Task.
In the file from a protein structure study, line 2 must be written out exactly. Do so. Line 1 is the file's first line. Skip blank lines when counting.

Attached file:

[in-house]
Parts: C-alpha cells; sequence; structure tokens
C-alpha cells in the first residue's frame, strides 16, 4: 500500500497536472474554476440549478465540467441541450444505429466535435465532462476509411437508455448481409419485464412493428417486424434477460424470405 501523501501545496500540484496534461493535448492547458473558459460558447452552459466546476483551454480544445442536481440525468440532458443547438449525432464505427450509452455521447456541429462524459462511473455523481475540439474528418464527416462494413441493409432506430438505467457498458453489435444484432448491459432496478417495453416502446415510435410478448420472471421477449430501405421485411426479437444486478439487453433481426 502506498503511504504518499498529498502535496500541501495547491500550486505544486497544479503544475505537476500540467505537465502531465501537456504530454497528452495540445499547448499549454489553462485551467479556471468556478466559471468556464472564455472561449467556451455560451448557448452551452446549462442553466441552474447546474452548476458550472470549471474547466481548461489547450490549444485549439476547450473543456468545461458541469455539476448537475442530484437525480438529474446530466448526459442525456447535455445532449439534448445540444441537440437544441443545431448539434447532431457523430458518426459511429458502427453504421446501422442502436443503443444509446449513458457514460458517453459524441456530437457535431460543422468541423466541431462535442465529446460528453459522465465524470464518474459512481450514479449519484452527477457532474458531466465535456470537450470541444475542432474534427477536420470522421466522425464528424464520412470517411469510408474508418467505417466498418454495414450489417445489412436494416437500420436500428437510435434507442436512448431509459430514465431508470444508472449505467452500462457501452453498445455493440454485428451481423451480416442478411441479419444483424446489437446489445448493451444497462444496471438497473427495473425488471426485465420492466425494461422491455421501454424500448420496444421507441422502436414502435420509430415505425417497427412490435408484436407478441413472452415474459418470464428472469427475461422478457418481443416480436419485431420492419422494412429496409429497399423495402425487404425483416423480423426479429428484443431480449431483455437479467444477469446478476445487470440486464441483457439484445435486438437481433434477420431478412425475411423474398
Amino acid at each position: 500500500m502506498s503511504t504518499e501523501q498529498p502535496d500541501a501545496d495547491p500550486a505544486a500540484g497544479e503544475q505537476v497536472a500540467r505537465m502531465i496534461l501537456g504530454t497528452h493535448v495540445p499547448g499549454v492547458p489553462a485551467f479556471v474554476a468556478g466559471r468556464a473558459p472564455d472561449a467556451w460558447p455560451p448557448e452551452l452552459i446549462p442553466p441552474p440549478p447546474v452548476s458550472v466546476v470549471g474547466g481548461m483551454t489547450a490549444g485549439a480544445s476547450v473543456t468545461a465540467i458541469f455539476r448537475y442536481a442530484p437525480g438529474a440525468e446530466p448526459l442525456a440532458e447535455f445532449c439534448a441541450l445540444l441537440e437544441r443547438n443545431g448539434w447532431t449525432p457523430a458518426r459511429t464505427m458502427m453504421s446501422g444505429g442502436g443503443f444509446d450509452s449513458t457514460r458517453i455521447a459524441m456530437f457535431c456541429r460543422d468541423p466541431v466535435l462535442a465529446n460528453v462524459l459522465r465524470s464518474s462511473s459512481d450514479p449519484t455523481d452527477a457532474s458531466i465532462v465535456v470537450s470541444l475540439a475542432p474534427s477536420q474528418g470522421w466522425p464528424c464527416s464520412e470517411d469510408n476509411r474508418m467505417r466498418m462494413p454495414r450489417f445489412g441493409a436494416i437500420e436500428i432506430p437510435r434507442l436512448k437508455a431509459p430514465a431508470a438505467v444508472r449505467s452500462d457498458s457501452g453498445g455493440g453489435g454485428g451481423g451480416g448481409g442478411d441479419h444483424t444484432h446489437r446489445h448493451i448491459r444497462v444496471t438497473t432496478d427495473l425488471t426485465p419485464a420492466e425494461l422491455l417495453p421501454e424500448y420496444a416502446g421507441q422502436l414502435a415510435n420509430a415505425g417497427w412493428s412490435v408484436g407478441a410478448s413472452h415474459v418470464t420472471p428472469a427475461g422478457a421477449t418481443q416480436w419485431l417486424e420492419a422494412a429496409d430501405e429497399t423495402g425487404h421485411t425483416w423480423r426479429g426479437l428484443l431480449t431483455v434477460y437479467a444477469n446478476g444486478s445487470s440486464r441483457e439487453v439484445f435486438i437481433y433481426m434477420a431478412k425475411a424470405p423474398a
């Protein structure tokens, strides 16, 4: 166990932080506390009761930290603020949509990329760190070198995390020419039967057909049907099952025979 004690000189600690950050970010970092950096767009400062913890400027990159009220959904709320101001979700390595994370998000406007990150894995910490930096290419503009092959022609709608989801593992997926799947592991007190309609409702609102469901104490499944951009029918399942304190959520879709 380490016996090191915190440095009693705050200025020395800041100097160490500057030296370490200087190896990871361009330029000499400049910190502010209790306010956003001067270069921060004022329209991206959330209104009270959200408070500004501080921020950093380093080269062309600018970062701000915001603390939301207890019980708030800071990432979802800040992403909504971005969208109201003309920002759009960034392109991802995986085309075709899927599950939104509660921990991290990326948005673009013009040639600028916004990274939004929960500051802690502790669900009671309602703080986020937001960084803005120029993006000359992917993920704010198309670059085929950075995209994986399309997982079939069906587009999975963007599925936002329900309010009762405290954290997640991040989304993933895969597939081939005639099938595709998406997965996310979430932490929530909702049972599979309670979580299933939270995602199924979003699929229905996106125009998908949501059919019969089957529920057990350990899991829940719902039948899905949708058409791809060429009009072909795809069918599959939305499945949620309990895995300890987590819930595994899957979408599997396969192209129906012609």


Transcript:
Parts: C-alpha cells; sequence; structure tokens